Our focus here at Outbrain is trying to help people find interesting content through algorithms and automation. Since all of us who work here are rabid readers ourselves, we intuitively felt that the standard approach you see on existing article pages– showing a list of links related to what you just read, or popular headlines of the day– wasn’t cutting it. After reading a long piece about the BP oil spill, did I really want to read another one? No, not so much. As a reader, what I would appreciate is a link to something within my broad scope of general interests (politics, media, literature, UNC basketball….), but that was new and interesting and definitively *not* what I had already read.
After several years of testing different algorithmic approaches to this issue across thousands of publisher sites, big and small, we now have a lot of data supporting our initial hypothesis: the best way to deeply engage audiences is to find content that is interesting to them, but not necessarily related to the page they are on. While we have tens of algorithms behind the scenes, and new ones being tested every month, they can largely be grouped in the following four major buckets:
Popularity: recommending content that is trending up in popularity on the site
Contextual: recommending content related to the page the person is currently on
Behavioral: recommending content based on audience dynamics. For instance, finding content that people with similar reading habits have been consuming, that is not mainstream popular, and that the person has not read before
Personal: recommending content within broad categories that the person frequents but not necessarily related to the page they are on at present
When evaluating success, we look at a couple of metrics
1. How frequently do people click on links based on the algorithmic approach (CTR, or “click through rate”)
2. How many more pieces of content does the person consume on the site *after*clicking on the link (what we call PVAC, or “pageviews after the click”)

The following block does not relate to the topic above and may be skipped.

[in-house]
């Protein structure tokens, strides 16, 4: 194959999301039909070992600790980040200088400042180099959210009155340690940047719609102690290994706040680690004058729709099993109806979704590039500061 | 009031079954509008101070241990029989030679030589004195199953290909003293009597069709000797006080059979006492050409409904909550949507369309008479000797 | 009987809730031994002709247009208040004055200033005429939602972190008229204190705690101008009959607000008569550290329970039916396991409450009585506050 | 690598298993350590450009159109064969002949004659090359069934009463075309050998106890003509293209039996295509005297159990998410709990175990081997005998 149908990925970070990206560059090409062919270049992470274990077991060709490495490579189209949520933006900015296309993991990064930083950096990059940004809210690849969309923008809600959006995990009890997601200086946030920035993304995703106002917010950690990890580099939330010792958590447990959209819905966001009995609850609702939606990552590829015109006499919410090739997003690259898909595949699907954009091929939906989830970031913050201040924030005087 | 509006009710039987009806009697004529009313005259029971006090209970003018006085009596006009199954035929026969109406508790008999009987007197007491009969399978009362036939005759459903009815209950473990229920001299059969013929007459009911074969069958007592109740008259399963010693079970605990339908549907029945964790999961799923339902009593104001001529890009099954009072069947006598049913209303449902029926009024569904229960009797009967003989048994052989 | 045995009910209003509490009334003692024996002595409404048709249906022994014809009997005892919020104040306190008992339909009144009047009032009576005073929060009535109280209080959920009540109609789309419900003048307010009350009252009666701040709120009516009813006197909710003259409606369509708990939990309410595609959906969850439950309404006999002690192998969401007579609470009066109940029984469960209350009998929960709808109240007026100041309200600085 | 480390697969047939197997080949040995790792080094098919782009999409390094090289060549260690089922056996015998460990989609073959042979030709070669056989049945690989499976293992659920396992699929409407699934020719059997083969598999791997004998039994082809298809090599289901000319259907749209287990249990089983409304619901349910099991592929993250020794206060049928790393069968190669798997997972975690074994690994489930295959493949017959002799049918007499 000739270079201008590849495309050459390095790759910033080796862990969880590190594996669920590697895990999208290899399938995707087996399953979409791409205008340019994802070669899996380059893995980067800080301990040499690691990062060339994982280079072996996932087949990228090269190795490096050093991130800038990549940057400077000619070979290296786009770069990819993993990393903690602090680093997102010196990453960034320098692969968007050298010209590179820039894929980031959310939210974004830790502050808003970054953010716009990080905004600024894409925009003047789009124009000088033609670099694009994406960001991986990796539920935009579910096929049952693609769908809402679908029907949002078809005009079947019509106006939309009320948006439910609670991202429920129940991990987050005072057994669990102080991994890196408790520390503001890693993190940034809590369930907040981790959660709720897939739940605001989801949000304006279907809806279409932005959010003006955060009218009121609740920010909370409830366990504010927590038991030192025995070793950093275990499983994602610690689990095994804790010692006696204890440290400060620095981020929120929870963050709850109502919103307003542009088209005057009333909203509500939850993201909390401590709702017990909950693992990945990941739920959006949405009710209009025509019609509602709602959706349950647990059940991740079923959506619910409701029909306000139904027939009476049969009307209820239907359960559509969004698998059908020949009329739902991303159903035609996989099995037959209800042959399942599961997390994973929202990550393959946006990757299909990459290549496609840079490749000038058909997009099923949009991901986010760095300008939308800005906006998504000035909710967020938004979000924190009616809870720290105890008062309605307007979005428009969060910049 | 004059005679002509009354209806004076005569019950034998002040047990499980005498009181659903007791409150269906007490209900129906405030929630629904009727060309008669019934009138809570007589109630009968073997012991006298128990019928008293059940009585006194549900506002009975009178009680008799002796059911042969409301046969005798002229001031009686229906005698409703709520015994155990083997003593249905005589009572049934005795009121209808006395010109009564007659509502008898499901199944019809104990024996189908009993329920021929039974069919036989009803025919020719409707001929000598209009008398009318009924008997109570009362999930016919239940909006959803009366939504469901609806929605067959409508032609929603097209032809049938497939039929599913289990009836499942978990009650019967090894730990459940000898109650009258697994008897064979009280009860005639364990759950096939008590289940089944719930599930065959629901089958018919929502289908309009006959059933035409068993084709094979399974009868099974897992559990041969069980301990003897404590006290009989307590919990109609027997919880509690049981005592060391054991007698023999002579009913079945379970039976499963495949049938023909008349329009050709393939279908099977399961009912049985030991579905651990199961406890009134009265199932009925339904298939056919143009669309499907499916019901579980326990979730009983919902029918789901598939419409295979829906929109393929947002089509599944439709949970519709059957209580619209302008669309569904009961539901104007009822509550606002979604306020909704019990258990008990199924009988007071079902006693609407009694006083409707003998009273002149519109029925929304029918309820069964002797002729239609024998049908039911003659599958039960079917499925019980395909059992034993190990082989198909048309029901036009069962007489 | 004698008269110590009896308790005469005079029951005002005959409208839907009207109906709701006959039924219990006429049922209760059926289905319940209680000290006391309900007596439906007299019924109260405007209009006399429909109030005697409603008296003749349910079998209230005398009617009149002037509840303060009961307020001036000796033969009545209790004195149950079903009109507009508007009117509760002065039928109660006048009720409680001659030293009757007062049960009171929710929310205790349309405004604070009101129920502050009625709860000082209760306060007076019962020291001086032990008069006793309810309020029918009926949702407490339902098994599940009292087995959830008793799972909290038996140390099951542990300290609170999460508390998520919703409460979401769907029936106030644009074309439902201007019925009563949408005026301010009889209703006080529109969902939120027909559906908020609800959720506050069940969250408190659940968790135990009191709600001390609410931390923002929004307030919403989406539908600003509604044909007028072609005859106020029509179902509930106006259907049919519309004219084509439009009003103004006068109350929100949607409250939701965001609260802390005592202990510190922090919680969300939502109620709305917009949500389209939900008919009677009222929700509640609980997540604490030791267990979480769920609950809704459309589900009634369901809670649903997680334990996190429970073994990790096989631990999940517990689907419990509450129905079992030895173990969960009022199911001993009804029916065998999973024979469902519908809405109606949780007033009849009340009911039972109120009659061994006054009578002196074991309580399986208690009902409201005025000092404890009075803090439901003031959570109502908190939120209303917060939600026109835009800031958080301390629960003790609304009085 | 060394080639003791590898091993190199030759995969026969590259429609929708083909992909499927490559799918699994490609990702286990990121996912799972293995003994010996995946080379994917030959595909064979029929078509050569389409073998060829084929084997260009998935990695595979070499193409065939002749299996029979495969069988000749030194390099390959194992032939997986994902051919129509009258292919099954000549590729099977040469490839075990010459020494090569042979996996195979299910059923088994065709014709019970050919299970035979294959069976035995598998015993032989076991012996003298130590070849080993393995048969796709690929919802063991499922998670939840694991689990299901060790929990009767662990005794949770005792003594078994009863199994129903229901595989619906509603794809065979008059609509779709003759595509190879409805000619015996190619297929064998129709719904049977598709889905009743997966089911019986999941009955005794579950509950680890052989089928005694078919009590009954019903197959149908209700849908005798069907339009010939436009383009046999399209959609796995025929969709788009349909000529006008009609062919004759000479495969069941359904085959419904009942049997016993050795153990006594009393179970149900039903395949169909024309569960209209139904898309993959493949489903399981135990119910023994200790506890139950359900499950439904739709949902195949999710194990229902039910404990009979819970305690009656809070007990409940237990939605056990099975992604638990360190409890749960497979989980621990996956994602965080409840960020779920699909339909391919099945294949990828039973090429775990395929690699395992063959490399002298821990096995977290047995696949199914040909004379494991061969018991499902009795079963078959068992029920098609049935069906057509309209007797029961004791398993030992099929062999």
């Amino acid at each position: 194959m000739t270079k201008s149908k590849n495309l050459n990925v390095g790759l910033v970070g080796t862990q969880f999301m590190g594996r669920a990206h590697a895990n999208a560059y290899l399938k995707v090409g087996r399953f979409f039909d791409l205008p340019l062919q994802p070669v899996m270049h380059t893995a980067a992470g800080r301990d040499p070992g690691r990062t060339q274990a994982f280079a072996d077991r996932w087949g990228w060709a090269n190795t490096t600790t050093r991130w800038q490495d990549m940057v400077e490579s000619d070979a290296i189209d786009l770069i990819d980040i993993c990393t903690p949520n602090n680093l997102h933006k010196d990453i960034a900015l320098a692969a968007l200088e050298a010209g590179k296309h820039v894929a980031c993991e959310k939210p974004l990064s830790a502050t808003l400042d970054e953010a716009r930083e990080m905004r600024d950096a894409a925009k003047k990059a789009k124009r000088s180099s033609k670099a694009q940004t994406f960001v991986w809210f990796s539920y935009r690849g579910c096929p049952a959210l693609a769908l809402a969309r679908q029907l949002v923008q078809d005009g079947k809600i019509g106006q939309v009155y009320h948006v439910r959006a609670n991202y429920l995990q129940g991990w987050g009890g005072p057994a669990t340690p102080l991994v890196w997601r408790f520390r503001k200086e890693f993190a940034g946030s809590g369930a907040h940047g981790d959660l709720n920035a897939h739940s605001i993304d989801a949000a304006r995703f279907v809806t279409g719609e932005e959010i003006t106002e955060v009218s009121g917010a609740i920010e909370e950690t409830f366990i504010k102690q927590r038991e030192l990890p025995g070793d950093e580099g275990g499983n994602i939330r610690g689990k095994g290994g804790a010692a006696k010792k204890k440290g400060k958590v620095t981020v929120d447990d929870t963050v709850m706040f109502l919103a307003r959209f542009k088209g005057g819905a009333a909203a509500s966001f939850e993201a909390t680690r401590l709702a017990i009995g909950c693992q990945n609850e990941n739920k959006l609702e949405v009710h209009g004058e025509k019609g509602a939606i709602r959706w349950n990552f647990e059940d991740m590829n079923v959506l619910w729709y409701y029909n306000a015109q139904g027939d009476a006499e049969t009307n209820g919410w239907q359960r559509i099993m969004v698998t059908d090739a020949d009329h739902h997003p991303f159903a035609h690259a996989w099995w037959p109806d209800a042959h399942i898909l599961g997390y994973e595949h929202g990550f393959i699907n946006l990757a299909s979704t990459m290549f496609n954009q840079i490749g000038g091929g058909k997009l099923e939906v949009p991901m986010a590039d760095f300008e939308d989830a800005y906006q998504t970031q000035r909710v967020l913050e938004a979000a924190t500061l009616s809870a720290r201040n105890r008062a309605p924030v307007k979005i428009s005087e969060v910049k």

We boil these two data points together to evaluate the total page views we can produce for every thousand recommendations we serve. Below is a chart of the results across our entire network:
Pretty quickly you’ll see that recommending content that is contextually related falls on the low end of the range, while approaches that help people discover content about a new subject (behavioral) perform much better. If you look within the data further, you’ll find even more interesting nuggets.
For example, articles recommended because they are related to the page itself (contextual) suffer not so much on CTR– where they are only slightly below average– but primarily on how many page views they yield post click. On average, someone who clicks a related link will read 1.9 more pieces of content within that session whereas someone who clicks on what we call a “discovery” link through a behavioral algorithmic approach will read 2.6 more pieces of content during that session.
That’s a pretty huge jump. What accounts for it? Still guesswork, but our hunch is that if you can open up a new subject matter for the person to explore, they get more use out of the site as a whole. While if you tunnel vision them down the same old road, pointing to another story about the same subject, they tire more quickly and look elsewhere for the next interesting thing.
In the content world– which is very different than the search world– the key is to unearth what’s interesting, not necessarily what’s related. We are constantly working here on new ways to identify the interesting for each visitor to a site and to bring it out front and center, keeping them happy, engaged and coming back for more. If anyone has ideas about additional ways to pinpoint what’s interesting through technology, we’d love to hear them!